Thursday, December 11, 2003
In a recent paper William Ruddiman has argued that, actually, man has been substantially influencing the global climate since the advent of widespread agriculture in Asia (i.e. something like 10,000 years ago) and that this influence was just increased (a lot) with industrialization. His suggestion isn't dumb (clear cutting for agriculture and subsequent farming tends to move carbon out of soils and into the atmosphere) but assessing this hypothesis quantitatively will require much more work using a variety of approaches.
UPDATE - Andrew Sullivan links (follow this link and scroll down to the entry Fisking the Guardian's Graphics to an NYTimes article on the Ruddiman paper I mention above). He suggests that the paper somehow gives 'a little more perspective' to the modern human influence on the atmosphere. This is a grossly inadaquite description: misleading at best and malicous at worst. Its a bit like saying that context is lent to the observation that DC is the most dangerous city in the US (at least, according to Matt Yglesias) now, by noting that in the past it was much less but still pretty dangerous.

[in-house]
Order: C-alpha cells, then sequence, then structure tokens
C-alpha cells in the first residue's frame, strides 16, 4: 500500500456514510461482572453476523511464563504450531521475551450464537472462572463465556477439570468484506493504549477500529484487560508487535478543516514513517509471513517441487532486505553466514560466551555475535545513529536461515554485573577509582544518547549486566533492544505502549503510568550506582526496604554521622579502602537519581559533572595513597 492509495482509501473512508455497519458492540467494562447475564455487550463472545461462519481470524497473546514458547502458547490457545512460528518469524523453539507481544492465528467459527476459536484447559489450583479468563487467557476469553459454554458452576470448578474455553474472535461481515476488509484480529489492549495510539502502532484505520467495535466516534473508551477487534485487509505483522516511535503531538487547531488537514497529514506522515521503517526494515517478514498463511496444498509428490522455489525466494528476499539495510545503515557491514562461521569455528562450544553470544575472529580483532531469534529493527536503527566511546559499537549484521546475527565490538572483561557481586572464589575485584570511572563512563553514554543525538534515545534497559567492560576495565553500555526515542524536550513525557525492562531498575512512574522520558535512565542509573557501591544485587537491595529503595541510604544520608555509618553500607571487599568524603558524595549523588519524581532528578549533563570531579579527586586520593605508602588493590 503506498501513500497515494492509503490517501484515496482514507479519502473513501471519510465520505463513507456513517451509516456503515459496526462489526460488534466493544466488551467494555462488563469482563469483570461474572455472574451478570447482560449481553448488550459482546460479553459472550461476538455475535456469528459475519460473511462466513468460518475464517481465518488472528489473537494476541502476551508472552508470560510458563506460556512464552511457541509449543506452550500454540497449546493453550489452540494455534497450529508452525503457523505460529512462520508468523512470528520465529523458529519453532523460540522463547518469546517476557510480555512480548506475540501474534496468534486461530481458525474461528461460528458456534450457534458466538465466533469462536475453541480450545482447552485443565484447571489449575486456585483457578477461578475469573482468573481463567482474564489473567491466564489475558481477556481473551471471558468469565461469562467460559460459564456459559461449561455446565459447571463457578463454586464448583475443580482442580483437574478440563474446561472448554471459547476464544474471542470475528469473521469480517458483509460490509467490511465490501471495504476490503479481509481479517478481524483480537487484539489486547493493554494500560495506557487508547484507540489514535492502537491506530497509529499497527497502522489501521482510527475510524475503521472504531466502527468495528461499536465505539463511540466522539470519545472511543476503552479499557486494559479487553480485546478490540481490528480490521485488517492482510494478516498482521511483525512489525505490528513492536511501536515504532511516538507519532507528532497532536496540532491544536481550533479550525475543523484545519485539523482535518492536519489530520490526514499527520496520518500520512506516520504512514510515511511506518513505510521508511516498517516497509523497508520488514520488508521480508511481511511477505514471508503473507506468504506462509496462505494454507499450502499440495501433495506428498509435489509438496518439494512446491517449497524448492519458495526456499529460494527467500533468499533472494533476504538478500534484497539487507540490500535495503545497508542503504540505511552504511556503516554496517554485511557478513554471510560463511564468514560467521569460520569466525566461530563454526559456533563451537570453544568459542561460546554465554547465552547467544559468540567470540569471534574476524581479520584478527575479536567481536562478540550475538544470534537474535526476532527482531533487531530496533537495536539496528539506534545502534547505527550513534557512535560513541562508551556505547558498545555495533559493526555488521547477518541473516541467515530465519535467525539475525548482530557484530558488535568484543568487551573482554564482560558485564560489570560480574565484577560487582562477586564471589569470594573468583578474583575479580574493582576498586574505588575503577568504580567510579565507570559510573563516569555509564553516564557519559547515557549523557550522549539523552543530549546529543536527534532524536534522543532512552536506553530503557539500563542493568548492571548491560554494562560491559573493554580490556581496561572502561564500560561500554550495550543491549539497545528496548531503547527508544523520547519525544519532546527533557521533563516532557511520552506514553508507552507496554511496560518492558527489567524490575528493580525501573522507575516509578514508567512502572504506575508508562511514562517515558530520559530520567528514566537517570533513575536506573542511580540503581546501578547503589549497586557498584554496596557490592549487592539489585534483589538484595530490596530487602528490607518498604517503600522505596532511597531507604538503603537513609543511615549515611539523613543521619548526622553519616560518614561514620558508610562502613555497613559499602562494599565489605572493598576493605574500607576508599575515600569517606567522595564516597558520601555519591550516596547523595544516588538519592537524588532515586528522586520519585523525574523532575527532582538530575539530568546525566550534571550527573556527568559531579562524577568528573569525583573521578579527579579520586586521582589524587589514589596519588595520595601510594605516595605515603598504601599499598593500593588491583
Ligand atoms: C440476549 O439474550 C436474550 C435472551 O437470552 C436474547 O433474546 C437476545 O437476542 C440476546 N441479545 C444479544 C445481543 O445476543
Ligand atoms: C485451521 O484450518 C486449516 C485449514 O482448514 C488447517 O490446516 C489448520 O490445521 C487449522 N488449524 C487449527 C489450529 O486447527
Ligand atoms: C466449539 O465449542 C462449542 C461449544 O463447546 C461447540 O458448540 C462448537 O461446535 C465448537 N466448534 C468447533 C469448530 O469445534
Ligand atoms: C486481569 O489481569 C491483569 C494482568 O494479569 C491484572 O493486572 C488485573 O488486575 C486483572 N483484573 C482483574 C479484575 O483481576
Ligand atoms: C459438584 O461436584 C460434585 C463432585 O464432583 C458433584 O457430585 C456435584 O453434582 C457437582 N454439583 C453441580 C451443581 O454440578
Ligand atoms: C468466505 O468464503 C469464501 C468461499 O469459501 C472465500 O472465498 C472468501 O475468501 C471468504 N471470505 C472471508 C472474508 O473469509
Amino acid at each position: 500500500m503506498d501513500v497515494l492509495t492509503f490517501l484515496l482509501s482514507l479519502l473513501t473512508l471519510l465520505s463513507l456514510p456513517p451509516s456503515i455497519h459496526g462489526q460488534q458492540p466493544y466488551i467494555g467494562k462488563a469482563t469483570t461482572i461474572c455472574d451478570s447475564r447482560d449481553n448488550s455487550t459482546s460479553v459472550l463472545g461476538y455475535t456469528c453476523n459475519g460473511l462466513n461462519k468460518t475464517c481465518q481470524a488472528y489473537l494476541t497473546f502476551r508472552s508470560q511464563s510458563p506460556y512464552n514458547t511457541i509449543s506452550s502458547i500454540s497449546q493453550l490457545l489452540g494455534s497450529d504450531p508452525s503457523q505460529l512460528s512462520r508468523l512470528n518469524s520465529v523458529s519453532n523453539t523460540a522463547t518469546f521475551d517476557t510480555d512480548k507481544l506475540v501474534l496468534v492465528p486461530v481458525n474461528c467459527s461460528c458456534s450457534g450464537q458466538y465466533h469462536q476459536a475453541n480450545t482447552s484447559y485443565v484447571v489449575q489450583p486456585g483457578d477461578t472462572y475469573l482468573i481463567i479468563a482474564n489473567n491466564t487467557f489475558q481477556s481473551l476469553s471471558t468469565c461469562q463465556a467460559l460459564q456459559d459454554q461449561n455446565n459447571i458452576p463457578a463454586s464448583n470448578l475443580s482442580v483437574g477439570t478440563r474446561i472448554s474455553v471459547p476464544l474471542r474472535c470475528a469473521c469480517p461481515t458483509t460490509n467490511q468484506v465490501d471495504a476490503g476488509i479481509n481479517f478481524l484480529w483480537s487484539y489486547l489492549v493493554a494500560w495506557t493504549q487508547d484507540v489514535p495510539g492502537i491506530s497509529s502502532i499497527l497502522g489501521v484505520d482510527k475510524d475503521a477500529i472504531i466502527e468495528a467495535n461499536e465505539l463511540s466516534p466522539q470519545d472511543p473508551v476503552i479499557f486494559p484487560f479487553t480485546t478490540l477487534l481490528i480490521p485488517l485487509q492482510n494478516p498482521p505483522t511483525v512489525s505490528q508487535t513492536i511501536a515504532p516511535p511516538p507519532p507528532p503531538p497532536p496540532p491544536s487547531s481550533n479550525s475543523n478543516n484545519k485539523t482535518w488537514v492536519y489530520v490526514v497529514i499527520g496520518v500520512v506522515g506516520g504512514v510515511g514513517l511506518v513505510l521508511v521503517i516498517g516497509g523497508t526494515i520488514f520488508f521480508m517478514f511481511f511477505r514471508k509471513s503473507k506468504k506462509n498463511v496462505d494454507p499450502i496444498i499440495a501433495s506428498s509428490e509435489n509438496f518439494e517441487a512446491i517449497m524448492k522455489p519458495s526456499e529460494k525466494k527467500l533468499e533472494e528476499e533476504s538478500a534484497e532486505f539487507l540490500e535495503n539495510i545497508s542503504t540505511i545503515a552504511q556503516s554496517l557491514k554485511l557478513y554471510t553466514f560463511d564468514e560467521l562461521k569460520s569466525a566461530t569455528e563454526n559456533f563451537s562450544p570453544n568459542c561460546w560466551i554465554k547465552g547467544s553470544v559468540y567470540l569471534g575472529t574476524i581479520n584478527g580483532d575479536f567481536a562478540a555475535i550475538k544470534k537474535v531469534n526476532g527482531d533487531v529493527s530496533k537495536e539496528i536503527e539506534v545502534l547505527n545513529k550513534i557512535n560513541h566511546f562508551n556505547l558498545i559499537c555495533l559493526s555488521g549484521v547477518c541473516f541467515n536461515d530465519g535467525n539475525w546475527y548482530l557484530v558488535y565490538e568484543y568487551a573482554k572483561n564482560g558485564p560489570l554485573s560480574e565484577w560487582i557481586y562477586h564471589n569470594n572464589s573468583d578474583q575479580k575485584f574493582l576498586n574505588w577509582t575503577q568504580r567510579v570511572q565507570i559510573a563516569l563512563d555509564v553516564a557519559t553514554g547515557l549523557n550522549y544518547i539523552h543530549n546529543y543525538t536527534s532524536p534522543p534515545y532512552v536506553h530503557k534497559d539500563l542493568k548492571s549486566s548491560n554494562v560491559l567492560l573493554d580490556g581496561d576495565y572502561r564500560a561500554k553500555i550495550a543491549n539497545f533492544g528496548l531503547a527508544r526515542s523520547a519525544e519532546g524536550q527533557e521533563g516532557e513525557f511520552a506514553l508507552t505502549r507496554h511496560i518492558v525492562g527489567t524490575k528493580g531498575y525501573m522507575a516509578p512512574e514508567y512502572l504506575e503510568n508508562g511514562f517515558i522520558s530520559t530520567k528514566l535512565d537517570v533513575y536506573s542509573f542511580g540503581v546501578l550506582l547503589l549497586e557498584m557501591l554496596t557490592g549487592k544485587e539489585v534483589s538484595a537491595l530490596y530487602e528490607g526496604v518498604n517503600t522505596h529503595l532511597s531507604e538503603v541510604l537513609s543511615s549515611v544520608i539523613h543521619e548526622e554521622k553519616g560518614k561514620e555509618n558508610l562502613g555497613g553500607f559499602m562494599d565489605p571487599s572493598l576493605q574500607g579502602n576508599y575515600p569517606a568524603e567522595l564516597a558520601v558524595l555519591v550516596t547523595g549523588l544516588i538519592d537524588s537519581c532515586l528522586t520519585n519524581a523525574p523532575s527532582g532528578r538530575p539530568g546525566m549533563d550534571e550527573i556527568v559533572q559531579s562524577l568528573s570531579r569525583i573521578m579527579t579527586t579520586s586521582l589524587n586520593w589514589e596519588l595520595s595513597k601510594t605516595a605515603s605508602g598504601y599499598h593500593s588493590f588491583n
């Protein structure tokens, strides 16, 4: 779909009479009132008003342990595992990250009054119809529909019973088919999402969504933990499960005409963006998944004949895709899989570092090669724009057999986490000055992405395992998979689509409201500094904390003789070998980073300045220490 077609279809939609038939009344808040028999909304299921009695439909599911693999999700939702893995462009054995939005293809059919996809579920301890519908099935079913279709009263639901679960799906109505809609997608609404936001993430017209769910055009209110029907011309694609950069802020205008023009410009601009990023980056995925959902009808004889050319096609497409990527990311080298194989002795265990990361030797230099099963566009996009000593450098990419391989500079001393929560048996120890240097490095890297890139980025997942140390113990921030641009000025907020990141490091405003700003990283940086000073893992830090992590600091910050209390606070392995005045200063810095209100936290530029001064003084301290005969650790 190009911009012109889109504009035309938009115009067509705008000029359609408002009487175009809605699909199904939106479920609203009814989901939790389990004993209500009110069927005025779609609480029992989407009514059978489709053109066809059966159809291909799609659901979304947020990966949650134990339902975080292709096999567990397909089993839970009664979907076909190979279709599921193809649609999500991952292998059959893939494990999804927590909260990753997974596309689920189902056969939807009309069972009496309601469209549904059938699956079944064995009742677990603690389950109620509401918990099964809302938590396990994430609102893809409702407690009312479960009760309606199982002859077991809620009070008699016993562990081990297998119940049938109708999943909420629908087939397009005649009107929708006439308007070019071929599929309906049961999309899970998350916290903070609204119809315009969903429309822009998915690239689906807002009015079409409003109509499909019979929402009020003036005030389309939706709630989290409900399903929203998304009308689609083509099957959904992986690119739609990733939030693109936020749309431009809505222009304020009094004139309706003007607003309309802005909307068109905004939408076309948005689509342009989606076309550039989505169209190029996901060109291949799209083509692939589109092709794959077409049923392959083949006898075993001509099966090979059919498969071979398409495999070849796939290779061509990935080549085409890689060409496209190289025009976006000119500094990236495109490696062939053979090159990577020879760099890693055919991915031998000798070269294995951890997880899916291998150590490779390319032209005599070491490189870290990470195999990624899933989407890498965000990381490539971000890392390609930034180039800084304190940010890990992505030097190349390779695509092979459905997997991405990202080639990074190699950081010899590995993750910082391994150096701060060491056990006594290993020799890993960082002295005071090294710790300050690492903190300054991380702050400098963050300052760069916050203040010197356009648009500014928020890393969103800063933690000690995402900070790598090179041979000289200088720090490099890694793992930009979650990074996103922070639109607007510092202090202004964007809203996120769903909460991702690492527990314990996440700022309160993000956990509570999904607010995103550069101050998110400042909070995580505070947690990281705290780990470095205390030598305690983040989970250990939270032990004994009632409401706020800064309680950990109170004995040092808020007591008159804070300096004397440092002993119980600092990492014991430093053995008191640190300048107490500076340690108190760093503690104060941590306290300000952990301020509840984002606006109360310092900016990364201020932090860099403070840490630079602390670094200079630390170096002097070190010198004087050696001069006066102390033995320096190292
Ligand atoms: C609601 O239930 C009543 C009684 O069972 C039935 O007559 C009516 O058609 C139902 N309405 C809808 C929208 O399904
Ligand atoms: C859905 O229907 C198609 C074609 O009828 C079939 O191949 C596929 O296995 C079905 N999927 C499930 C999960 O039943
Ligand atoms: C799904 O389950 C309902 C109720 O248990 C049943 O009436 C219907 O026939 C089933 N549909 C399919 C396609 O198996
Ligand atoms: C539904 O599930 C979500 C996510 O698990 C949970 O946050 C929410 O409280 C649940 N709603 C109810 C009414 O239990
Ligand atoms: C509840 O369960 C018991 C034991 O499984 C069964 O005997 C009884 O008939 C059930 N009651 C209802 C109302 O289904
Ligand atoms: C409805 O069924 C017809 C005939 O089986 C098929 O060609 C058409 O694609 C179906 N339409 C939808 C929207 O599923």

What Sullivan should have said was "...follow this link for evidence that man may have been influencing the climate in relatively minor way for thousands of years before he really started screwing it up in the last 150".